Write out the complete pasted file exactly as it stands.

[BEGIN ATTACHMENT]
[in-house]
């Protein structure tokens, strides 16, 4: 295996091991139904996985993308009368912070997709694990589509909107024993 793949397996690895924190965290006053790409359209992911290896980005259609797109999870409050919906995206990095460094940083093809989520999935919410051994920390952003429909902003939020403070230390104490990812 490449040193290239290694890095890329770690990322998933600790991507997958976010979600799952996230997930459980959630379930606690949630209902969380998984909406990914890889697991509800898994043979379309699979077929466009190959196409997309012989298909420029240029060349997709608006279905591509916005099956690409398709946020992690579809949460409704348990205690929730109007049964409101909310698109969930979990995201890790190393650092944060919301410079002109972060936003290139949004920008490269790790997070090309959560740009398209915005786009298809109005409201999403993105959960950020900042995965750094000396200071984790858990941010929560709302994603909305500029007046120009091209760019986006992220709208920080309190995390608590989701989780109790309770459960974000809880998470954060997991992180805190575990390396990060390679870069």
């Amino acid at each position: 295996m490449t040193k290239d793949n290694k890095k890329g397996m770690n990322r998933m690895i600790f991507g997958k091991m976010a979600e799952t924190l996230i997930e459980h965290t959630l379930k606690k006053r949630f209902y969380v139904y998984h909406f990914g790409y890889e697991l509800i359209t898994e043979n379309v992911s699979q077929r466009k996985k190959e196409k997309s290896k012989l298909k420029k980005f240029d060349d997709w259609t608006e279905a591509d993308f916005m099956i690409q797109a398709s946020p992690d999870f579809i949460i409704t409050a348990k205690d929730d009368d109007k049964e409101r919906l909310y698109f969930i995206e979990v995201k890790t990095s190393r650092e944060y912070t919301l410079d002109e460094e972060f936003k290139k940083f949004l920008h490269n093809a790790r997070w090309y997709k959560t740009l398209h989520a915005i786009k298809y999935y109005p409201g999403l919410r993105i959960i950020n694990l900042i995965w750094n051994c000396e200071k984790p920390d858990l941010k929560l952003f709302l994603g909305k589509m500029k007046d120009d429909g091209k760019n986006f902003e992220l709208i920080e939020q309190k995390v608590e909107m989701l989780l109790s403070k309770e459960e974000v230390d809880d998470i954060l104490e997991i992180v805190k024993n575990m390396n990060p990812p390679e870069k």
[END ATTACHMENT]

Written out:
[in-house]
């Protein structure tokens, strides 16, 4: 295996091991139904996985993308009368912070997709694990589509909107024993 793949397996690895924190965290006053790409359209992911290896980005259609797109999870409050919906995206990095460094940083093809989520999935919410051994920390952003429909902003939020403070230390104490990812 490449040193290239290694890095890329770690990322998933600790991507997958976010979600799952996230997930459980959630379930606690949630209902969380998984909406990914890889697991509800898994043979379309699979077929466009190959196409997309012989298909420029240029060349997709608006279905591509916005099956690409398709946020992690579809949460409704348990205690929730109007049964409101909310698109969930979990995201890790190393650092944060919301410079002109972060936003290139949004920008490269790790997070090309959560740009398209915005786009298809109005409201999403993105959960950020900042995965750094000396200071984790858990941010929560709302994603909305500029007046120009091209760019986006992220709208920080309190995390608590989701989780109790309770459960974000809880998470954060997991992180805190575990390396990060390679870069």
């Amino acid at each position: 295996m490449t040193k290239d793949n290694k890095k890329g397996m770690n990322r998933m690895i600790f991507g997958k091991m976010a979600e799952t924190l996230i997930e459980h965290t959630l379930k606690k006053r949630f209902y969380v139904y998984h909406f990914g790409y890889e697991l509800i359209t898994e043979n379309v992911s699979q077929r466009k996985k190959e196409k997309s290896k012989l298909k420029k980005f240029d060349d997709w259609t608006e279905a591509d993308f916005m099956i690409q797109a398709s946020p992690d999870f579809i949460i409704t409050a348990k205690d929730d009368d109007k049964e409101r919906l909310y698109f969930i995206e979990v995201k890790t990095s190393r650092e944060y912070t919301l410079d002109e460094e972060f936003k290139k940083f949004l920008h490269n093809a790790r997070w090309y997709k959560t740009l398209h989520a915005i786009k298809y999935y109005p409201g999403l919410r993105i959960i950020n694990l900042i995965w750094n051994c000396e200071k984790p920390d858990l941010k929560l952003f709302l994603g909305k589509m500029k007046d120009d429909g091209k760019n986006f902003e992220l709208i920080e939020q309190k995390v608590e909107m989701l989780l109790s403070k309770e459960e974000v230390d809880d998470i954060l104490e997991i992180v805190k024993n575990m390396n990060p990812p390679e870069k």